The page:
Archive for June, 2011
In our bid to escape the madness of that wedding we set off on a little adventure to the coast to the Brighton bit of the City of Brighton and Hove. Lucky for us few other people had the same idea so we had almost an entire carriage of the train to ourselves.
Previous to this trip I had only been to Brighton on a couple of occasions and had never really understood what the fuss was about.
During the day Brighton is “London by the Sea”; a hustle-bustle of people escaping the city to stare at the water, eat over-priced-yet-tasty icecream whilst promenading along the pier, and to relinquish hundredweights of small change into the garishly lit and incredibly noisy arcades.
At night it becomes the centre for gay clubbing and loud and rowdy hen-nights; the former of which I find rather enjoyable, the latter completely petrifying.
But now I know what makes it such a fantastic place:
From shops filled with almost any kind of thing you can think of (and many you probably wouldn’t), to foods of every kind, to unusual little pubs, this is the place where arty-farty creativeness is encouraged and where there are, delightfully, more independent shops and hospitality businesses per square foot than chain stores*.
I spent hours in a giant bric-a-brac shop marvelling at the random artefacts collected and stacked higgledy-piggledy all over the place, and peering into the locked cabinets full of “special” treasures such as rare plastic star wars toys and cigarette cards.
The most interesting thing for me was the old leather suitcases brimming with faded black and white photos of families lost in time. I spent a while fascinated by these little snapshots of people in old fashioned clothes and dated locations, but I also felt filled with sadness for the now anonymous faces that looked out toward me with not even a note on the back to indicate who they were**.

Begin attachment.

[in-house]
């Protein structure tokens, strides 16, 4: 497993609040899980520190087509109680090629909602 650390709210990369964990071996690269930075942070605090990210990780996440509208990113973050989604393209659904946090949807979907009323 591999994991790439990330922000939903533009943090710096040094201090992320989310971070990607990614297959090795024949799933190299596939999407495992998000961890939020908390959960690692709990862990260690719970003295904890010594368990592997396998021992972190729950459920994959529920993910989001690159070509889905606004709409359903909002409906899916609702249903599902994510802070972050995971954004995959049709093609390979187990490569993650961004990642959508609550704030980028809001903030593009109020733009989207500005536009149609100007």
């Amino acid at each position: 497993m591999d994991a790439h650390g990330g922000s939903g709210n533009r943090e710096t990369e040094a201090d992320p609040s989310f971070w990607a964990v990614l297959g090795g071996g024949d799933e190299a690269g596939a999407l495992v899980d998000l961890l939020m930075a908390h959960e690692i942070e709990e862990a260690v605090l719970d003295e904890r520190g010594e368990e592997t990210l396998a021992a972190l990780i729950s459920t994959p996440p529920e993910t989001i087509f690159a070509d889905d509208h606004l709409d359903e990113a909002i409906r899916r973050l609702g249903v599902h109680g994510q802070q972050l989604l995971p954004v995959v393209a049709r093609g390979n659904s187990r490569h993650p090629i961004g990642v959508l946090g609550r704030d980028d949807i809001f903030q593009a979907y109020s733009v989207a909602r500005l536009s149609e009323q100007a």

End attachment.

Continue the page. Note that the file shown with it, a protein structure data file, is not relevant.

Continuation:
I spent so long transfixed by teapots and old games and furniture that I had to be collected and led out by my companion!
Brighton really is a top bimbling opportunity and great if you like to see something different. There are gardening shops, book shops, brilliant and clever t-shirt printers and so much more. The roads are steep in places but thankfully there are plenty of interesting places to settle down for a well earned rest. Of course there is also the beach, if you are partial to pebbles.
One last thing, The Pavilion
What can I say, I only wandered past briefly on the way to the station. Well, its Odd, Very Very Odd, yet bewilderingly beautiful in its own incredibly surreal way. Imagine if the Taj Mahal was squished and elongated, had extra domes stuck on it and was made of concrete***. Right, got that? Now you are getting close. I really must get a picture when I am next down there.
*Sadly this has become a rarity in the UK, so finding thriving and kooky shops is a wonderful treat.
**One day I will go back and buy a stack and invent a new life and identity for them and stick them on the internet for all to see.
***I have no idea what it is made of (I am going to have a look into it now), but it sure looked like an ornate sandcastle to me!
Some time later
Ah-ha, my Google-Fu has lead me to find a report that states the Pavilion is constructed of Bath Stone attached to a concealed iron framework, so there you go.